First National Real Estate Connect Windsor and Richmond in the Hawkesbury region of NSW says the latest CoreLogic house price data shows the devil is in the detail when it comes to housing market statistics. While the key take-out is that house prices fell 0.7% nationally last month, the statistic is heavily influenced by substational falls happening in Sydney and Melbourne’s luxury home suburbs.
Prices fell marginally across five capital cities but actually increased in three. Sydney, Melbourne, Brisbane, Adelaide & Perth saw minor value falls, whereas Hobart, Canberra and Darwin each rose subtly. By any measure, the movements were small and, when considering the 12-month change in home values, they in fact reflect double-digit growth. Sydney & Melbourne, which are considered barometers for the national housing market, finished the financial year up by 13.3% & 10.2% respectively.
First National Real Estate Connect principal Andrew Mansour says if you contrast this with the upper quartile in Sydney & Melbourne, it’s evident where the real market shifts are occurring.
‘In Sydney, Mosman fell 2.5%. Melbourne’s Malvern fell 4.8%, so when you calculate a national average for house prices, the result is skewed in a way that makes it look worse than it really is. For Australians looking to buy homes in low to middle price ranges in the Hawkesbury of NSW there’s been very little change as a result of the Coronavirus pandemic’ says Andrew Mansour.
‘Looking at the most affordable quartile, Sydney’s home actually increased by 0.2%, or $1,770 at the June median price. In Melbourne, the decline was 0.5% for the month, or $1,373 down from the June median. Considering the expert economist pandemic March predictions of 30% declines, Australia’s housing market is demonstrating resilience and a very different trend’ says Andrew Mansour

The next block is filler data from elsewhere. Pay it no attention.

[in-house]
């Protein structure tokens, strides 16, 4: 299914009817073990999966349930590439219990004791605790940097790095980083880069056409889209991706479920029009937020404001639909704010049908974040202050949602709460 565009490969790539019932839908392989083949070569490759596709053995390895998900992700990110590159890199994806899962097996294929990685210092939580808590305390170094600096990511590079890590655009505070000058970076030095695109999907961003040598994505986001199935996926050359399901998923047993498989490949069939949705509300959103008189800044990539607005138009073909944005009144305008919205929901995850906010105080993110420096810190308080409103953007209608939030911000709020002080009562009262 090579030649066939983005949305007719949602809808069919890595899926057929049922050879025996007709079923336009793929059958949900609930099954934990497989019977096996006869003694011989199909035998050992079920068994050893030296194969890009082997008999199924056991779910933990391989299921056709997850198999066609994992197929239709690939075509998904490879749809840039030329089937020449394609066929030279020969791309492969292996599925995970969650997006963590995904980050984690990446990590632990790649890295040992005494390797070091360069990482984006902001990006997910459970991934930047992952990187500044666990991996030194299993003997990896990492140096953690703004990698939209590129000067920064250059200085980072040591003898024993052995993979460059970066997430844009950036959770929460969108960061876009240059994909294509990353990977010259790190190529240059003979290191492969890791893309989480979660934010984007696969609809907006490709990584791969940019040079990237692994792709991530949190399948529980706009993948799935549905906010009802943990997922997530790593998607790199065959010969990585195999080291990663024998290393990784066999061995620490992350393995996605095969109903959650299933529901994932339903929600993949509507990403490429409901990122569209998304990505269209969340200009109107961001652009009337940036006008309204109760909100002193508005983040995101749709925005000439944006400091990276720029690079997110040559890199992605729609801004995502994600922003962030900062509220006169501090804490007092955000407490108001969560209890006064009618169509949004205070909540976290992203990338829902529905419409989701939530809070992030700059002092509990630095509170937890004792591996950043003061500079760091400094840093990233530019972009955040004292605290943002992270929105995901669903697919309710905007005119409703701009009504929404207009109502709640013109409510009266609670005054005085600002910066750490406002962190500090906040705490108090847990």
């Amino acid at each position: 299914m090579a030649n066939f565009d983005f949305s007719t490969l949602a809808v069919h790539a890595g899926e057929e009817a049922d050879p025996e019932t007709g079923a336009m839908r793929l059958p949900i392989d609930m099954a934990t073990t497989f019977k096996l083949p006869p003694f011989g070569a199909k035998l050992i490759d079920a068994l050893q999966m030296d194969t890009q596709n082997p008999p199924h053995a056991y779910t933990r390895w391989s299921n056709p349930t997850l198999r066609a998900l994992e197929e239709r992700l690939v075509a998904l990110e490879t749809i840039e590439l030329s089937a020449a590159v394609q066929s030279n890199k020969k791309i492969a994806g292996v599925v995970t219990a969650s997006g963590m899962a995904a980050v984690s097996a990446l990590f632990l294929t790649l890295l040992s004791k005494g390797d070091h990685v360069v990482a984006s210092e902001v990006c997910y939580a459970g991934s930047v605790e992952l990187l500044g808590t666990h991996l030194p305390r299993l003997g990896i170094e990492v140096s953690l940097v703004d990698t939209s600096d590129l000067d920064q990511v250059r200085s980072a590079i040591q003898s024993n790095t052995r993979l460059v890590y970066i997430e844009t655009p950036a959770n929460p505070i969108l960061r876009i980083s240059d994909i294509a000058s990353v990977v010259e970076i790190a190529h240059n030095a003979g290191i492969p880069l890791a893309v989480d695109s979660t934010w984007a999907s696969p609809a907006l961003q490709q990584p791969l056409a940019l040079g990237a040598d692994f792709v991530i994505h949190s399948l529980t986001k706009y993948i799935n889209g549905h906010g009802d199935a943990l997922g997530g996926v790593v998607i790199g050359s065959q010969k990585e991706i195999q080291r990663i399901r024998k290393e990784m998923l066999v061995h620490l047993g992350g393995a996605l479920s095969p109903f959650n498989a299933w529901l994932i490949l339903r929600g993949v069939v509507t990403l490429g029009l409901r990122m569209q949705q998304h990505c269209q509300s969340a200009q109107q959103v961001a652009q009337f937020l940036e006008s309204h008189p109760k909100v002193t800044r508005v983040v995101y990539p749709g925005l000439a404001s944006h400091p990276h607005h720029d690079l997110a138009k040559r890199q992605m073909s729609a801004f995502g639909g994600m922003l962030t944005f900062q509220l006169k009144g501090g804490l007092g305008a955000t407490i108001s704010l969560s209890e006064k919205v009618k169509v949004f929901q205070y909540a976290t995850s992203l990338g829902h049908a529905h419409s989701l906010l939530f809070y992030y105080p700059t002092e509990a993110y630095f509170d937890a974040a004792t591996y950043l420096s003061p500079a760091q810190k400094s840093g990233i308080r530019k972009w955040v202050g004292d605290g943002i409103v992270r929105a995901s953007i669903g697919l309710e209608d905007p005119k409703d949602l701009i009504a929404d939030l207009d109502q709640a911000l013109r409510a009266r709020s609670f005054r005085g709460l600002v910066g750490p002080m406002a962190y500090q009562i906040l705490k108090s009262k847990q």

Wait til September’ is the catch-cry of those believing the Australian market will be severely affected by the end of government assistance and bank forbearance policies. It’s a fact that the low number of homes for sale combined with historically low interest rates contributes to demand having exceeded supply recently,and this has played a role in underpinning prices.
While some homeowners are worried about what will happen when government assistance and bank forbearance policies are intended to be wound-back in September, Andrew Mansour says imagining that the government will not adapt or extend its assistance, if considered critical, would be inconsistent with its management of the COVID-19 crisis thus far.
CoreLogic says agents are producing 6% more comparative market analysis reports than they were at this time last year, confirming First National’s view that COVID-19 has galvanised Australians into action. They are taking steps to turn former ‘plans’ into a lifestyle reality.
First National Connect is anticipating a very busy spring!
Based on levels of pre-listing activity we are currently seeing in the Hawkesbury, housing stocks look set to increase over the coming months but job security and overall economic confidence will be the deciding factor in what happens with home values in the final months of 2020.